Garden Warfare

With all of our crazy weather, the plants in our garden have been doing strange things. Last year our season was so stretched that we had fresh-from-the-garden tomatoes in our Christmas salad. We didn’t end up pulling those plants until the end of January!

The point of the story is not to brag about our weather (which we wish involved cooler days and more rain over the winter), but rather to talk about what happened next. When we finally pulled that last tomato plant, the roots were covered in white orbs. Root knot nematodes to be specific.

Nematode Nodules

Wiki’s picture turned out much better than mine.

We noticed that our fava beans in a different patch of the garden were incredibly stunted. When we pulled those, nematodes were to blame there as well. Bad nematodes!

They can affect essentially everything we grow, and they were in all our growing areas, so we had to fight back. Since we only plant edibles, and we fully plan to eat our bounty, we weren’t going to poison our soil. Instead, we are conducting biological warfare.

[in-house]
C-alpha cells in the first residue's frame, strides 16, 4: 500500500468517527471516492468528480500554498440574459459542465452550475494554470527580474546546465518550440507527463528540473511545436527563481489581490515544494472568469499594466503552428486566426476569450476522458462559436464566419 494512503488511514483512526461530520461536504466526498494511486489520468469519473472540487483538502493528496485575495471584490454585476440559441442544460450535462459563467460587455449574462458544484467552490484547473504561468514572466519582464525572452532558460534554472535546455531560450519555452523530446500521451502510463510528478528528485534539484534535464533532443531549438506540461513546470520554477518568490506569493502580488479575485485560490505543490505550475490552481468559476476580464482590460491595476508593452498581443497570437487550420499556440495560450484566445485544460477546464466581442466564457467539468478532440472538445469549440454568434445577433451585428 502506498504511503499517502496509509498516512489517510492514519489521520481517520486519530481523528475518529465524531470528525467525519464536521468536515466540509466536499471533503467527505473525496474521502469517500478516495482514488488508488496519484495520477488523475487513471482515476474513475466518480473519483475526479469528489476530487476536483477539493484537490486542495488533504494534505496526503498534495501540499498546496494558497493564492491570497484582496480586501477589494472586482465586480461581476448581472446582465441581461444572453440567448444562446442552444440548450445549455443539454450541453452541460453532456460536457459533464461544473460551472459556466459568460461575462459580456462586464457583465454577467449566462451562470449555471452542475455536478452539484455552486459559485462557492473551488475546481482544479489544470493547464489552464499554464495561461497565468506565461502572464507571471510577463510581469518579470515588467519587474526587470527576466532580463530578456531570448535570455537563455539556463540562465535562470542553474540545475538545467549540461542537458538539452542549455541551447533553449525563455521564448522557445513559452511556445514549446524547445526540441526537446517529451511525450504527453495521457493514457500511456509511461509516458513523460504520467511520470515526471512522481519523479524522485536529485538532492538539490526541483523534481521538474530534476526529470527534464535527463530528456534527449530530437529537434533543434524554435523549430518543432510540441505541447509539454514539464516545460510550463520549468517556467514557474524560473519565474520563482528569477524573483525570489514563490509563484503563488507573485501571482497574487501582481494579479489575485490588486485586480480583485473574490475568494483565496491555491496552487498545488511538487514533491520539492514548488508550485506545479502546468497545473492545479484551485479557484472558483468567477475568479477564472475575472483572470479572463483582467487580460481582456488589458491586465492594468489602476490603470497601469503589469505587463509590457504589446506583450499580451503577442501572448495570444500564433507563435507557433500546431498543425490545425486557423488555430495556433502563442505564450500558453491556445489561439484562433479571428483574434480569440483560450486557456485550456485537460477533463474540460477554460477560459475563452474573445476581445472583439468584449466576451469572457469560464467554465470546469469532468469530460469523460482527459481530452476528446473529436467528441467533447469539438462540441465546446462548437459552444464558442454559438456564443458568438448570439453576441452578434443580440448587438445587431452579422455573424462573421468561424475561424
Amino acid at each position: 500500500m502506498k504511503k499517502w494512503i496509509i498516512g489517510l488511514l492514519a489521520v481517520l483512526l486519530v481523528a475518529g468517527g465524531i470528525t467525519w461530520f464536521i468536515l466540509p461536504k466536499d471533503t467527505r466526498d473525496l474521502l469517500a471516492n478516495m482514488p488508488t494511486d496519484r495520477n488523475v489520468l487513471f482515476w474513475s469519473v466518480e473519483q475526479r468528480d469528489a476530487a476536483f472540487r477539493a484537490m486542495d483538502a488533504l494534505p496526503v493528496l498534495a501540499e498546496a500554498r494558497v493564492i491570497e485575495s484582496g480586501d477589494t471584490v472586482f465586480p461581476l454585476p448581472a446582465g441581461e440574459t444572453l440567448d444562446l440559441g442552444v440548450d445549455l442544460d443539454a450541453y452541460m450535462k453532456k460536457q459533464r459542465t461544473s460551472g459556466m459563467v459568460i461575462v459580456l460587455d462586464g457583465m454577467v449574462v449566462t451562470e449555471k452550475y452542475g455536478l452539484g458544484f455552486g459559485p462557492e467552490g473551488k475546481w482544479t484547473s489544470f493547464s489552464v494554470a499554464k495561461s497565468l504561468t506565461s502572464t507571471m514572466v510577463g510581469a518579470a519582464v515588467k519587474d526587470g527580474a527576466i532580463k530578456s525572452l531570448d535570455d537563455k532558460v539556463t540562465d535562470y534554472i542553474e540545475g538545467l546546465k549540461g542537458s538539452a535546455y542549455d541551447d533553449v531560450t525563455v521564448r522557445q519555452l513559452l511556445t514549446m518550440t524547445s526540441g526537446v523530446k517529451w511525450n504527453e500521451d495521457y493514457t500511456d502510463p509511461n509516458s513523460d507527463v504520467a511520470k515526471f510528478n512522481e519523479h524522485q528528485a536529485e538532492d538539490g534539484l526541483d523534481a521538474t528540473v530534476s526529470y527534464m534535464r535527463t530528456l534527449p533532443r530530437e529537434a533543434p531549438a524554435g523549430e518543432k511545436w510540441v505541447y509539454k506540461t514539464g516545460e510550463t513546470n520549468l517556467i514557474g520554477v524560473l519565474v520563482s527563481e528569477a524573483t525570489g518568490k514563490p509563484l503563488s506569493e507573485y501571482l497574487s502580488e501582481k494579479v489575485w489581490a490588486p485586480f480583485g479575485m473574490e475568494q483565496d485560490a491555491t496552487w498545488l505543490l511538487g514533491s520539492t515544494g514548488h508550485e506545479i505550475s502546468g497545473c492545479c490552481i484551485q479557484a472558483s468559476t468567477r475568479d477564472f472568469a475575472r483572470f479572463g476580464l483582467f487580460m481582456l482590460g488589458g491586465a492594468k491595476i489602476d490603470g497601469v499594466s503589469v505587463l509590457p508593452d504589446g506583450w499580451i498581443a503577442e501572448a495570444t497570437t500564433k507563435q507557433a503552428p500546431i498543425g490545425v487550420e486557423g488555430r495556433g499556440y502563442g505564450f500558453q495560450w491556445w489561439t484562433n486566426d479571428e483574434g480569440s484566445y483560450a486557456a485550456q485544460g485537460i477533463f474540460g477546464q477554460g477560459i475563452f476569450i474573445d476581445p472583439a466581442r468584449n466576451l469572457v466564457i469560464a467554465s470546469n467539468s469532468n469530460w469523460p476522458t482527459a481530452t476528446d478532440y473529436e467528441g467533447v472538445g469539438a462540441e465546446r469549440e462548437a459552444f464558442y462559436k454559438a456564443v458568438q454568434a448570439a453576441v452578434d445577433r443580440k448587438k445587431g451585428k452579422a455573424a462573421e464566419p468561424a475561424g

Actinovate

We have now done several treatments with Actinovate. It is dried streptomyces lydicus bacteria. Add water to a tiny amount and suddenly a whole bacterial colony of soldiers are ready to go into battle against the nematodes. For those who prefer a less violent and more of a childhood nostalgic analogy, we have let loose a herd of microscopic Hungry, Hungry Hippos in search of their nematode feast.

It will be a while before we know which side is winning, but our replacement favas are looking much better and are producing for us already. We did loose a chard to our nemesis, however.

Who would have thought that gardening had all these secret battles going on?

Has anyone else ever had plants attacked by nematodes? or Is anyone experienced with backyard biological warfare?

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